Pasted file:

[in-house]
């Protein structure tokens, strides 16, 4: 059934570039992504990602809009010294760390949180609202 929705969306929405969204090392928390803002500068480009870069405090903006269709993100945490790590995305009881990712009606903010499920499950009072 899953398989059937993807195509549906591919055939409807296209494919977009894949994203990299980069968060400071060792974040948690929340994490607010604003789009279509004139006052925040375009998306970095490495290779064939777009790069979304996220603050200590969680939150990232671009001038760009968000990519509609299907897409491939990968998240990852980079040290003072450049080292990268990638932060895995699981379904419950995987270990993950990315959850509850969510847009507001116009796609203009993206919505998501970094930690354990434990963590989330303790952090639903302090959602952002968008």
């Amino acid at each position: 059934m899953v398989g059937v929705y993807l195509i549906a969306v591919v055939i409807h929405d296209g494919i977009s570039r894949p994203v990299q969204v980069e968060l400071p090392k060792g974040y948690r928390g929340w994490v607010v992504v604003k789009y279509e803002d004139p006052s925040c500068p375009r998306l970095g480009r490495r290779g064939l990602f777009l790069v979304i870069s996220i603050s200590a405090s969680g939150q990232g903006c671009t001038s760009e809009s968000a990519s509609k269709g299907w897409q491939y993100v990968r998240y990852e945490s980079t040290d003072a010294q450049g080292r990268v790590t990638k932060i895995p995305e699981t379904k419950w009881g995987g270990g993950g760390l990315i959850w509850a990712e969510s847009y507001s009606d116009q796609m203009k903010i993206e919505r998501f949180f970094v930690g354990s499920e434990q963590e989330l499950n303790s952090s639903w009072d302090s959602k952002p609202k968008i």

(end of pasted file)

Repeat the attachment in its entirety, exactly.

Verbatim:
[in-house]
């Protein structure tokens, strides 16, 4: 059934570039992504990602809009010294760390949180609202 929705969306929405969204090392928390803002500068480009870069405090903006269709993100945490790590995305009881990712009606903010499920499950009072 899953398989059937993807195509549906591919055939409807296209494919977009894949994203990299980069968060400071060792974040948690929340994490607010604003789009279509004139006052925040375009998306970095490495290779064939777009790069979304996220603050200590969680939150990232671009001038760009968000990519509609299907897409491939990968998240990852980079040290003072450049080292990268990638932060895995699981379904419950995987270990993950990315959850509850969510847009507001116009796609203009993206919505998501970094930690354990434990963590989330303790952090639903302090959602952002968008």
């Amino acid at each position: 059934m899953v398989g059937v929705y993807l195509i549906a969306v591919v055939i409807h929405d296209g494919i977009s570039r894949p994203v990299q969204v980069e968060l400071p090392k060792g974040y948690r928390g929340w994490v607010v992504v604003k789009y279509e803002d004139p006052s925040c500068p375009r998306l970095g480009r490495r290779g064939l990602f777009l790069v979304i870069s996220i603050s200590a405090s969680g939150q990232g903006c671009t001038s760009e809009s968000a990519s509609k269709g299907w897409q491939y993100v990968r998240y990852e945490s980079t040290d003072a010294q450049g080292r990268v790590t990638k932060i895995p995305e699981t379904k419950w009881g995987g270990g993950g760390l990315i959850w509850a990712e969510s847009y507001s009606d116009q796609m203009k903010i993206e919505r998501f949180f970094v930690g354990s499920e434990q963590e989330l499950n303790s952090s639903w009072d302090s959602k952002p609202k968008i």